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Habits. We tend to think of them only as the behaviours we want to change – especially our food and exercise habits!

Really, a habit is any chunk of thought or behaviour that occurs on autopilot in response to a particular cue.

You notice them most when something interrupts them – like when I moved the rubbish bin, and found myself walking towards its old position even though the new position was back where I’d started.

Now that sounds like a habit – but I wouldn’t previously have said I had a habitual way of throwing out cat food sachets!

By definition, habits are learned through repetition and are hard to break once formed. This is because the habitual thought or action has been settled into our brain cells by our repeated behaviours.

Our brains are ‘plastic’ – the brain cells (neurons) that are repeatedly used as a group to perform a chunk of actions will ‘wire together’ as a chunk of brain activity. Mostly this makes our lives easier, letting us get on with mundane tasks without constantly making decisions – what will I do with this empty cat food sachet? Upstairs bin, downstairs bin, straight to the wheelie bin? Should I wash it? Far easier to have that wired-together group of brain cells complete that task on autopilot.

But sometimes a habit is not beneficial, and we want to change it… except that often, at the same time, we kinda don’t want to change it.

You can use the plasticity of your brain to rewire a habit.

Pretty much all of the habit change gurus have systems based on this neuroscience. They write whole books on it; one blog post can only offer a brief outline.

In a nutshell, a habit is composed of four Rs – Reminder (the cue or trigger), Routine (the chunk of thought or action), Reward (the benefit or positive feeling) and Repetition (repeating until it’s wired into the brain cells).

To change a habit you need to identify the trigger – perhaps a location, or an emotion. If you can eliminate the trigger, you can probably eliminate the habit. Usually it isn’t that simple, so you need to replace the Routine with a new action. This works much better than just trying to tell yourself ‘don’t do it’.

The reward stage is a little tricky, as it’s not really the gift-yourself-a-massage type of reward – although that can help too. Think more about how it will make you feel. Your old habit didn’t buy you a massage – what did it give you?

Finally and very importantly, you must repeat the new behaviour so that it can wire in to your brain.

Don’t expect this to be a perfect process – the old wiring is still there under the new wiring, and it can still be triggered. Accept that as a part of rewiring a habit. You almost certainly WILL have a relapse. That’s how it works. But the longer you keep repeating the new habit, the more strongly it overwhelms the old wiring.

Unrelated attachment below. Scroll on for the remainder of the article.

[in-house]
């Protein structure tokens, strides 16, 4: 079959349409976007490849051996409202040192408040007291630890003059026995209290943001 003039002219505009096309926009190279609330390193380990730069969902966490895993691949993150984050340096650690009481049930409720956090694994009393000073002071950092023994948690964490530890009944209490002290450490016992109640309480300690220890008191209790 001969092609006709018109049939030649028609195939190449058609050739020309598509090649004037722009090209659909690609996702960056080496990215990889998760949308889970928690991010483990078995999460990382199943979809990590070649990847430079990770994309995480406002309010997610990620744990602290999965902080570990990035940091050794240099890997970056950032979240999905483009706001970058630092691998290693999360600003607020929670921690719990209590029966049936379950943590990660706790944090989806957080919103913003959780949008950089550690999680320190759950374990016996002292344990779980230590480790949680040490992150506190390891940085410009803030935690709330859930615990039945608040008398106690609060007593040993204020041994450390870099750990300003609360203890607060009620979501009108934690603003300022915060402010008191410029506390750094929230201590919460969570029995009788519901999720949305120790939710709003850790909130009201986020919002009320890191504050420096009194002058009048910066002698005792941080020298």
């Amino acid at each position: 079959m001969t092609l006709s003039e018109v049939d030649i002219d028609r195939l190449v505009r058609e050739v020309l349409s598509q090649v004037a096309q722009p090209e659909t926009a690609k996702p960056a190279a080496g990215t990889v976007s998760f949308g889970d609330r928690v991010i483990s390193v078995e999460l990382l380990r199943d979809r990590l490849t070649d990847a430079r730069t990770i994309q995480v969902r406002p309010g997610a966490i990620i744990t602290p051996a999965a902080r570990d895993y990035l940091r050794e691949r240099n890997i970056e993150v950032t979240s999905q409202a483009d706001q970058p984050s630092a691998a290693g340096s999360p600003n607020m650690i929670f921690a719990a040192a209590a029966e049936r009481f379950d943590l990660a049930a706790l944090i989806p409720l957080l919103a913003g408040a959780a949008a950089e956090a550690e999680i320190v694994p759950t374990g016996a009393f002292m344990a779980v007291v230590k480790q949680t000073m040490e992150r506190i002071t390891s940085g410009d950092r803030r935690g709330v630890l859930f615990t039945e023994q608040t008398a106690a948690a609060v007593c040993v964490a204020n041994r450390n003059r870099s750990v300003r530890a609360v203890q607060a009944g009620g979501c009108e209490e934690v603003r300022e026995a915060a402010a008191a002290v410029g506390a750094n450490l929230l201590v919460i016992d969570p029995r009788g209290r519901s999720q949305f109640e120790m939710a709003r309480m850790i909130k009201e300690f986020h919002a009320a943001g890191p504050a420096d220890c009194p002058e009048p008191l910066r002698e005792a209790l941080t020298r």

Habit Change Gurus

As I mentioned, there are experts producing a wealth of advice on habit change. Here are some that came recommended in a neuroscience course I attended.

James Clear: I really like this site, because he has tonnes of articles online and you can learn heaps without buying anything.  - scroll down past the book description (although that is recommended too) to find links to online articles. Some might call them blog posts, but not James! My favourite so far is the idea that focusing on who you are works better than focusing on what you do - I swear I don’t have a deal with him, I just think he makes a lot of sense

Immunity to Change is a theory you can check out here

WOOP is a system called explained here

At heart, they all come back to rewiring the neurons – but different styles suit different people. Look around to find a theory or system that resonates with you.

A Few Habit Facts:

  • There is no exact time frame to break or create a habit. 20 days was the minimum found in an intensive study – the average was 84 days, but the individual results ranged up to 254 days for a habit to become wired in to ‘autopilot’ stage.

  • Old habits never die – they can be buried but they can resurface (zombies!). Be kind to yourself (or others) and keep working on the new behaviour.

  • Moving house or changing jobs can be huge opportunities to change habits, because old triggers have been left behind.

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